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Moscow 'Patriot' Rally Draws Dozens Not Thousands of Participants

A Russian television channel reported that thousands of people gathered in Moscow for a rally strengthening “patriotism” — but the rally never took place, according to photographers and bloggers at the scene.

Moscow's Moskva-24 television channel reported Sunday that “several thousand people” had gathered at the VDNKh exhibition center in the north of the capital, standing in formation to spell the words: “I am a patriot,” and holding Russian flags and balloons in the country's white, blue and red national colors.

The footage provided in the newscast did little to illustrate the reporter's enthusiastic account. The video broadcast by Moskva-24 showed approximately a dozen people milling around the entrance to the exhibition center, and a few participants dashing about with Russian flags.

That footage accurately conveyed the extent of the gathering, according to independent media photographers and bloggers reporting from the scene.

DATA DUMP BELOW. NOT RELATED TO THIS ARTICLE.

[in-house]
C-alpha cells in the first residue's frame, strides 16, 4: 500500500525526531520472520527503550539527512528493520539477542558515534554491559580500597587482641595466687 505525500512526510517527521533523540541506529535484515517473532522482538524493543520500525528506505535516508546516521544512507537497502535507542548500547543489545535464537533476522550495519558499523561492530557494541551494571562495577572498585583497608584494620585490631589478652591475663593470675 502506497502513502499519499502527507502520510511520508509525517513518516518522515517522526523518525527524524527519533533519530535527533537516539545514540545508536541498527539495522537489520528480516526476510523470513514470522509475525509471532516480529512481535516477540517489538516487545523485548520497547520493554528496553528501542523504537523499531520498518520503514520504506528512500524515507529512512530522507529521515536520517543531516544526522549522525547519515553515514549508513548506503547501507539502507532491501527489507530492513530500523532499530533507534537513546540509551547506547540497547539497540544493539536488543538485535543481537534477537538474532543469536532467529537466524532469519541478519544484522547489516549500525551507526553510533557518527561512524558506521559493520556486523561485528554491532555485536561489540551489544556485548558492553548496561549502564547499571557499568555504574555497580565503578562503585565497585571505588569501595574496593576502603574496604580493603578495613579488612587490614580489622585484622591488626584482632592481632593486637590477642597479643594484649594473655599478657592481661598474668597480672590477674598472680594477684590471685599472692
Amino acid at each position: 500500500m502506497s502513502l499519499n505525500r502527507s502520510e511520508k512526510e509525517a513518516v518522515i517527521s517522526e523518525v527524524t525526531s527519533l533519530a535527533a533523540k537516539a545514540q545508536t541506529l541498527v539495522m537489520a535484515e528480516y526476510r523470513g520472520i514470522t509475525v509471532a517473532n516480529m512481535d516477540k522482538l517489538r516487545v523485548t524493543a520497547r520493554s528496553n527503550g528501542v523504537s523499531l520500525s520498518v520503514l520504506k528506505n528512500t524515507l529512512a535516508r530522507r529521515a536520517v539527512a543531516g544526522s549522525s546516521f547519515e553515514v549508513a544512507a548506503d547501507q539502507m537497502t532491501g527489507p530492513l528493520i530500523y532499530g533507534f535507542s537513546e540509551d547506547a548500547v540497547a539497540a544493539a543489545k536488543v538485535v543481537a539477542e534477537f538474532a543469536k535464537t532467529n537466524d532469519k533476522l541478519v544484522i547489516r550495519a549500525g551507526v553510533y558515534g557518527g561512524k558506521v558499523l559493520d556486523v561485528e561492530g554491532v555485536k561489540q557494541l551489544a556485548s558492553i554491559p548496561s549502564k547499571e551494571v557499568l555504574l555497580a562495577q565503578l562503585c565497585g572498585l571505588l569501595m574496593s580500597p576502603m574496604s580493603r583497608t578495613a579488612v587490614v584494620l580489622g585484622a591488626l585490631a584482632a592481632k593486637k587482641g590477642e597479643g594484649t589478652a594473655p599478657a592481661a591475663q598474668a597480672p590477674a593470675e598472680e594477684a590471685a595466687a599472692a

“A few people ran around with flags, trying to gather people up, but people declined to gather,” prominent blogger Ilya Varlamov said on his LifeJournal social network page. “Passers-by refused, saying it was chilly, they didn't want to get cold, and anyway they still had a lot of things to do.”

In the end, organizers have managed to “only get enough people for the letter 'P'” of the intended patriotic phrase, Varlamov wrote in his sarcastic post, titled “Has Moscow run out of patriots?”

Moskva-24 backed up its broadcast by a Twitter message that read: “The massive action 'I am a patriot' has taken place at the entrance to VDNKh.”

Photographer Ilya Belitsky of the news portal tweeted back at Moskva-24: “Not even a hundred people gathered there, get a conscience!”

The rally, which was approved by the city government, the exhibition center administration and the district police department, was intended to “strengthen the patriotic mood among the public” and “popularize the proud title of 'Russian patriot,'” organizers of the gathering, youth organization “Feniks” (“Phoenix”) said in a statement.

In a post on Russia's leading social network, VKontakte, ahead of the planned gathering, organizers were seeking “participants” and “volunteers” for the rally.

Rally preparations included the erection of a medical tent at the edge of the square — “in case somebody gets sick from the meaninglessness of the proceedings,” Varlamov quipped.

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